TUCSON, USA: SOLON Corp., one of the largest providers of turnkey solar power plants in the US, announced the commercial operation of a 15-megawatt (MW) solar photovoltaic (PV) station in collaboration with California’s Pacific Gas and Electric Company (PG&E), which supplies natural gas and electric service to approximately 15 million people in Northern and Central California.
The 15-MW project is part of PG&E’s 250-MW Utility Owned Generation (UOG) PV Program, a five-year plan for the construction of utility-owned solar PV stations. SOLON previously constructed PG&E’s Vaca-Dixon solar PV pilot project in late 2009, for which it received PG&E's "Generation Supplier of the Year" award last year.
Construction of the utility-owned project began in May 2011, led by SOLON’s engineering, procurement and construction services. The system uses SOLON’s Velocity MW cluster concept with fixed-tilt mounting, along with over 75,000 SOLON solar panels. The solar station is located on approximately 100 acres of land near Fresno in Central California and employed approximately 125 local workers, including 75 from IBEW Local 1245.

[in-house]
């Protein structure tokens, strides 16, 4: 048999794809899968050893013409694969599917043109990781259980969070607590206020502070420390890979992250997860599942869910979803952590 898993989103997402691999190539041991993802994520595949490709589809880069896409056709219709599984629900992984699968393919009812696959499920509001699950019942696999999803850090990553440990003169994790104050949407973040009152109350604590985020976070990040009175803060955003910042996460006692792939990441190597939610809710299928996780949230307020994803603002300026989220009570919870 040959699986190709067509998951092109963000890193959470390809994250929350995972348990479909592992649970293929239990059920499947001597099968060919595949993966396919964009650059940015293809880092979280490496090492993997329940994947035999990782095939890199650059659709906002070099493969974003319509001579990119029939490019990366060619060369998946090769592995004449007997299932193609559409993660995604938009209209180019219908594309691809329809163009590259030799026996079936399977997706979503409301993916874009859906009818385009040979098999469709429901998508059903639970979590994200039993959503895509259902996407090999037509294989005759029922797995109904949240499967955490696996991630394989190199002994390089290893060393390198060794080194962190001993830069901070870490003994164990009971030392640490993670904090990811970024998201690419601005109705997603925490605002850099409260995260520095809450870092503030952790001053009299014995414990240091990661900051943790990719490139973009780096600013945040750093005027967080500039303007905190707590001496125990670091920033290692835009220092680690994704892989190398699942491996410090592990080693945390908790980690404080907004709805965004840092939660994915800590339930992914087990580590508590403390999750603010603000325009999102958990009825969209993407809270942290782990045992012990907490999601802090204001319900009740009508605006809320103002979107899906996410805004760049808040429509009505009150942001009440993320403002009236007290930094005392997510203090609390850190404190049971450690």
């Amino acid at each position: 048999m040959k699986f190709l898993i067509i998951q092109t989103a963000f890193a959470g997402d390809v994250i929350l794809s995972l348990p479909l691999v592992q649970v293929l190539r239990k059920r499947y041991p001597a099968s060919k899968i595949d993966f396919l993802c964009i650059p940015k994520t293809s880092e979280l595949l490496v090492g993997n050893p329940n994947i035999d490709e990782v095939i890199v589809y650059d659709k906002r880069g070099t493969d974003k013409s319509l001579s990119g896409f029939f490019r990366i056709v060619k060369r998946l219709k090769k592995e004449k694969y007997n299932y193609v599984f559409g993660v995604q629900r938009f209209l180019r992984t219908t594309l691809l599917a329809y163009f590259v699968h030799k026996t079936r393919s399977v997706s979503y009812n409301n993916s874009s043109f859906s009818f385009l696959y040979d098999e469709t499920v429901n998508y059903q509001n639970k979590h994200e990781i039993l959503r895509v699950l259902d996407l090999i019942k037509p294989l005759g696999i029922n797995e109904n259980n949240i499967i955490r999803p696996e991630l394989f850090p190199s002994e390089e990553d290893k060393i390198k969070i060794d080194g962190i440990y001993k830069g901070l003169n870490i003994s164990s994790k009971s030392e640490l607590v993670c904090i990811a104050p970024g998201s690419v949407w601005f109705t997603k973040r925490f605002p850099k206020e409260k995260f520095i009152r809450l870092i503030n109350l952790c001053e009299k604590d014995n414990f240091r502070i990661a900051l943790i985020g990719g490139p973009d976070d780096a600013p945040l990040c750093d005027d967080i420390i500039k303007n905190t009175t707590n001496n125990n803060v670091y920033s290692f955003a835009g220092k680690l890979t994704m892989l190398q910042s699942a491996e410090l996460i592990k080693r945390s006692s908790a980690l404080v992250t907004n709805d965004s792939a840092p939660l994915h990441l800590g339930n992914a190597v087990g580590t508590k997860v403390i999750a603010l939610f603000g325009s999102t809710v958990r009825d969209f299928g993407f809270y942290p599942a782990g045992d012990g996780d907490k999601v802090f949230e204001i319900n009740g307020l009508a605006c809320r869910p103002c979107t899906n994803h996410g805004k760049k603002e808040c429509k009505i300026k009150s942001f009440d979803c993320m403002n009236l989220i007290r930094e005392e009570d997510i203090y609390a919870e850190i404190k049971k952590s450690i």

"PG&E’s solar PV program is focused on speeding up the delivery of renewable energy to our customers," said Randy Livingston, VP of Power Generation for PG&E. "These projects demonstrate PG&E’s ongoing commitment to providing more green power and being a leader in California’s clean energy future.”
“SOLON takes great pride in its leadership position as a supplier of turnkey solar station solutions for major energy suppliers in the US, including our work with PG&E on their noteworthy 250 MW UOG PV Program,” said Dan Alcombright, CEO and president of North America for SOLON.
“This particular 15-MW project has had an immediate effect on the California economy by creating well over 100 local jobs, with a projected energy output of more than 30 million kilowatt hours of clean energy in the first year. We have received positive partner feedback for our perfect safety record and focus on reducing total cost of system ownership, as well as successfully navigating obstacles, such as zoning issues, in order to keep the project moving forward on the intended timeline to an on-time completion.”